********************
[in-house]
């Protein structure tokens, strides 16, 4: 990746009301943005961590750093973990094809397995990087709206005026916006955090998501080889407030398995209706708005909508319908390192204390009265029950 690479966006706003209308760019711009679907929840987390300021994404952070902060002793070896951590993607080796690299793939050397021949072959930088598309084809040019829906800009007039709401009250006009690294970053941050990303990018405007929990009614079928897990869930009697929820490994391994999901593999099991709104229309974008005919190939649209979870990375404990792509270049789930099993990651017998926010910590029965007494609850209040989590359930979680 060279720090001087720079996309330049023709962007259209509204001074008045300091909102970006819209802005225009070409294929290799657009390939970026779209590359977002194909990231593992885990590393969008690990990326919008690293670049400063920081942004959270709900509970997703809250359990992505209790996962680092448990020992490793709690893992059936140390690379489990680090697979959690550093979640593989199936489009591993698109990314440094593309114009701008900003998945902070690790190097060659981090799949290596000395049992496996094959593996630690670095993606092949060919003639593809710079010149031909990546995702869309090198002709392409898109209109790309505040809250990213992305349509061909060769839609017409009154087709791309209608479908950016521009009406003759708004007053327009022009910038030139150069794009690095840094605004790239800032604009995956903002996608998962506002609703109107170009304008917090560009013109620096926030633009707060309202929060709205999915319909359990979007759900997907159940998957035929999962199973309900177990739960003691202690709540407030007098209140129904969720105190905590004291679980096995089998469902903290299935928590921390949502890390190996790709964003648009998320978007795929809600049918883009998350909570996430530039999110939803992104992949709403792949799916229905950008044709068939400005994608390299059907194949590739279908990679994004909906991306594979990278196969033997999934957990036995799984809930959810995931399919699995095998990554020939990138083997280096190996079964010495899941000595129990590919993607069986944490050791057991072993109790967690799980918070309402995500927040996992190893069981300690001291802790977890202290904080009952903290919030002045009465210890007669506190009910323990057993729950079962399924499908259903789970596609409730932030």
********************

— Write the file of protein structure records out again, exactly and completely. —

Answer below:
[in-house]
């Protein structure tokens, strides 16, 4: 990746009301943005961590750093973990094809397995990087709206005026916006955090998501080889407030398995209706708005909508319908390192204390009265029950 690479966006706003209308760019711009679907929840987390300021994404952070902060002793070896951590993607080796690299793939050397021949072959930088598309084809040019829906800009007039709401009250006009690294970053941050990303990018405007929990009614079928897990869930009697929820490994391994999901593999099991709104229309974008005919190939649209979870990375404990792509270049789930099993990651017998926010910590029965007494609850209040989590359930979680 060279720090001087720079996309330049023709962007259209509204001074008045300091909102970006819209802005225009070409294929290799657009390939970026779209590359977002194909990231593992885990590393969008690990990326919008690293670049400063920081942004959270709900509970997703809250359990992505209790996962680092448990020992490793709690893992059936140390690379489990680090697979959690550093979640593989199936489009591993698109990314440094593309114009701008900003998945902070690790190097060659981090799949290596000395049992496996094959593996630690670095993606092949060919003639593809710079010149031909990546995702869309090198002709392409898109209109790309505040809250990213992305349509061909060769839609017409009154087709791309209608479908950016521009009406003759708004007053327009022009910038030139150069794009690095840094605004790239800032604009995956903002996608998962506002609703109107170009304008917090560009013109620096926030633009707060309202929060709205999915319909359990979007759900997907159940998957035929999962199973309900177990739960003691202690709540407030007098209140129904969720105190905590004291679980096995089998469902903290299935928590921390949502890390190996790709964003648009998320978007795929809600049918883009998350909570996430530039999110939803992104992949709403792949799916229905950008044709068939400005994608390299059907194949590739279908990679994004909906991306594979990278196969033997999934957990036995799984809930959810995931399919699995095998990554020939990138083997280096190996079964010495899941000595129990590919993607069986944490050791057991072993109790967690799980918070309402995500927040996992190893069981300690001291802790977890202290904080009952903290919030002045009465210890007669506190009910323990057993729950079962399924499908259903789970596609409730932030």